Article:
The Student News Site of North Carolina A&T State University

The A&T Register

The Student News Site of North Carolina A&T State University

The A&T Register

The Student News Site of North Carolina A&T State University

The A&T Register


Will you vote early this year?

  • Yes (97%, 37 Votes)
  • No (3%, 1 Votes)

Total Voters: 38

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    The man behind ‘Solid Gold’

    It was in 1964 when the singer Sam Cook belted out the touching ballad “A Change is Gonna Come.” And after several interrupted seasons of disappointment for the N.C. A&T basketball program, the lengthy rebuilding phase may finally have a strong enough foundation to build a legacy upon.

    In 2003, Keith E. McCluney was placed in charge of game day operations. Behind his leadership, N.C. A&T literally struck gold.

    By creating and popularizing the traditions of wearing gold to the games, he has, in a sense, been the psychological contractor for the rebuilding stage of the basketball program at A&T.

    “I’m responsible for game day promotions,” McCluney said. “The expectation is to wear gold to the games. That’s a marketing campaign that stands the test of time. As I like to call it, a ‘multiple-year’ marketing campaign.”

    The result of his golden campaign?

    Nearly an undefeated home record for the men’s basketball team and a one loss home record for the females.

    “When that crowd gets behind you, you can’t help but do spectacular things,” said Aggie forward Jason Wills.

    “You don’t wanna hear it and at the same time you do, but you can’t help it.”In 2005, A&T led all Historically Black Colleges and Universities in attendance at basketball games.

    Last year, the Aggies finished second only to Tennessee State with an average of over 4,000 per game.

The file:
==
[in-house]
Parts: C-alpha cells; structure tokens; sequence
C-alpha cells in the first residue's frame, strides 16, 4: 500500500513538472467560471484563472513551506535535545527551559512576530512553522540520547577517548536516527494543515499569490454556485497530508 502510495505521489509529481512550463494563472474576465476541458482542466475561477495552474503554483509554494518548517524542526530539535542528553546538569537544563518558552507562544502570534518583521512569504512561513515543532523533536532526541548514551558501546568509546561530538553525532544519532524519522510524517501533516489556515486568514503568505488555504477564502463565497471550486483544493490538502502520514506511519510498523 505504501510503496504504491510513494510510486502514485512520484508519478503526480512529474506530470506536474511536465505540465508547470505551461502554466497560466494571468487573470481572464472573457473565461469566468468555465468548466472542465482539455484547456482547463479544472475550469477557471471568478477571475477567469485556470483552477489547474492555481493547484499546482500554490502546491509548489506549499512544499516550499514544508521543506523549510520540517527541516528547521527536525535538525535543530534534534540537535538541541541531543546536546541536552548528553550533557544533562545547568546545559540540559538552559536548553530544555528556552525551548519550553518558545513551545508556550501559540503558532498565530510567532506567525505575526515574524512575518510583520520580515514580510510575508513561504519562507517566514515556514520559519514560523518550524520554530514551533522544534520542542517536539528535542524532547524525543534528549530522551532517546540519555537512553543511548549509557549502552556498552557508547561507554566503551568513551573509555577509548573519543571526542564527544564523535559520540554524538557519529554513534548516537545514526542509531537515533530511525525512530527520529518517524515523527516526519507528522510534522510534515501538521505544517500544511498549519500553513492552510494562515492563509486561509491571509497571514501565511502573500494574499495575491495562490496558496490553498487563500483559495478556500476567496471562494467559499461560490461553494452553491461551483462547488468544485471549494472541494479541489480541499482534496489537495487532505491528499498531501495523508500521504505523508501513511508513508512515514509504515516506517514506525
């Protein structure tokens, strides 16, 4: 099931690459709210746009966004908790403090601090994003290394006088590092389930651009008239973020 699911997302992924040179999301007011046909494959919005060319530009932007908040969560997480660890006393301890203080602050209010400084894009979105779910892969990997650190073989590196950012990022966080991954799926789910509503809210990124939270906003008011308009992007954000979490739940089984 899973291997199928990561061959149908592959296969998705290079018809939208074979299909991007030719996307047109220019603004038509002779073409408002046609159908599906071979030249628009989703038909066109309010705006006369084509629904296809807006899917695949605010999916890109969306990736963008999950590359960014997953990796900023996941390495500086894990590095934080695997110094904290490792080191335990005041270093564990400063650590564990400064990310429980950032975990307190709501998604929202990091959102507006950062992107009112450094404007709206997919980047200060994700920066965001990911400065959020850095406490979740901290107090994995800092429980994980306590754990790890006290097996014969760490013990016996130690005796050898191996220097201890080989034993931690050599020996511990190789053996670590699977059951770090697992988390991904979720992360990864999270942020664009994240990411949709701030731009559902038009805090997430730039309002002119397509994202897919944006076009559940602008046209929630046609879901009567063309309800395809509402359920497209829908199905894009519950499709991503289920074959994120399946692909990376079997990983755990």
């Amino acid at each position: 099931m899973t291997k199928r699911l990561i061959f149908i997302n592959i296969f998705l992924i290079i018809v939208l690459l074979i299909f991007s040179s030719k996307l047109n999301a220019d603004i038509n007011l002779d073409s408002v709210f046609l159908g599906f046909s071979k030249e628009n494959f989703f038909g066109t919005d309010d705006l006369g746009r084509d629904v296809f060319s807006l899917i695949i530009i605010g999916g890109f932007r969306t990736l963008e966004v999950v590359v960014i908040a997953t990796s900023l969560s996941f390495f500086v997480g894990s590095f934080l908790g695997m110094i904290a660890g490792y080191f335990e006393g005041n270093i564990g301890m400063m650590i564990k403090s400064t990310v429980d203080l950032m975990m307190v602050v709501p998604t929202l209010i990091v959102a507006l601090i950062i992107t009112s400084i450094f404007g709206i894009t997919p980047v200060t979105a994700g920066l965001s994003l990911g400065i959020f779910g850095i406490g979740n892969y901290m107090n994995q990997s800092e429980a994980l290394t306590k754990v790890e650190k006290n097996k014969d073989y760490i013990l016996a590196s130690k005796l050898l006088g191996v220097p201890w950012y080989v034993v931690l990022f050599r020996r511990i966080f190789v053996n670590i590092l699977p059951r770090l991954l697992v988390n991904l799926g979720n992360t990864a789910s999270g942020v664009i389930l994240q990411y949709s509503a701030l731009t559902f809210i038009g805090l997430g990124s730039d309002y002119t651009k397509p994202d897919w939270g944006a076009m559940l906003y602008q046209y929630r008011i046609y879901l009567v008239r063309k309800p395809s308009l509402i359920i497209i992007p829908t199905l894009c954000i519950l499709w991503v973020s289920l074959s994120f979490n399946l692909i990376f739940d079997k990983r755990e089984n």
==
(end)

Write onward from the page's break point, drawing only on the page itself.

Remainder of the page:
And now the idea of “Aggie Pride” is garnering national recognition through ESPN as A&T was placed on a top 25 ballot on as one of the best college basketball atmospheres in the country.

    “Aggie Pride to me is more than just being a fan,” said the Fayetville State graduate. “It’s a sense of ownership and a sense of duty. To me the real meaning is someone who would back it up with financial support if you were a graduate. If you are a student, just get into the habit of giving. We need everyone to come and support to help us regain the crown.”

    One of his main promotions of the gold spirit has been his creation of the Aggie Maniacs.

    They can be found on the lower level under the basket next to the band. It is there responsibility to keep the crowd, as well as the players energized no matter what the score is.

    “The thing I am most proud of is the Aggie Maniacs,” McCluney said.

    “They spawn from the Aggie Mania theme. Wearing the solid gold is my baby. Anyone can be a part of it. Just be unique. It’s just going to continue to grow. I’ll be able to leave a tradition.”

    Not only could McCluney leave a tradition among the school spirit, but also the irony of him arriving at the same time as men’s basketball head coach Jerry Eaves allows him to also play a role in leaving a winning tradition at Corbett Sports Gymnasium.

    At 9-11 and 12-8 respectively, both the men and the women Aggies are within striking distance of first place in the Mid-Eastern Athletic Conference.

    “We’ve got the best fans,” Eaves said. “You take the ACC away, there are no better fans in North Carolina than the Aggies, period.”

    Now that Corbett has been recognized as one of the most difficult arenas for opponents to step foot into, the next phase is for the fans to take their pride on the road.”As the team continues to improve and get better we need the Aggie Maniacs,” McCluney said.

    “We’re gonna need some students to give up their spring break’s to come to Raleigh from March 5-10. We need them to be there. The team needs to see that gold.”

    • Malcom S. Eustache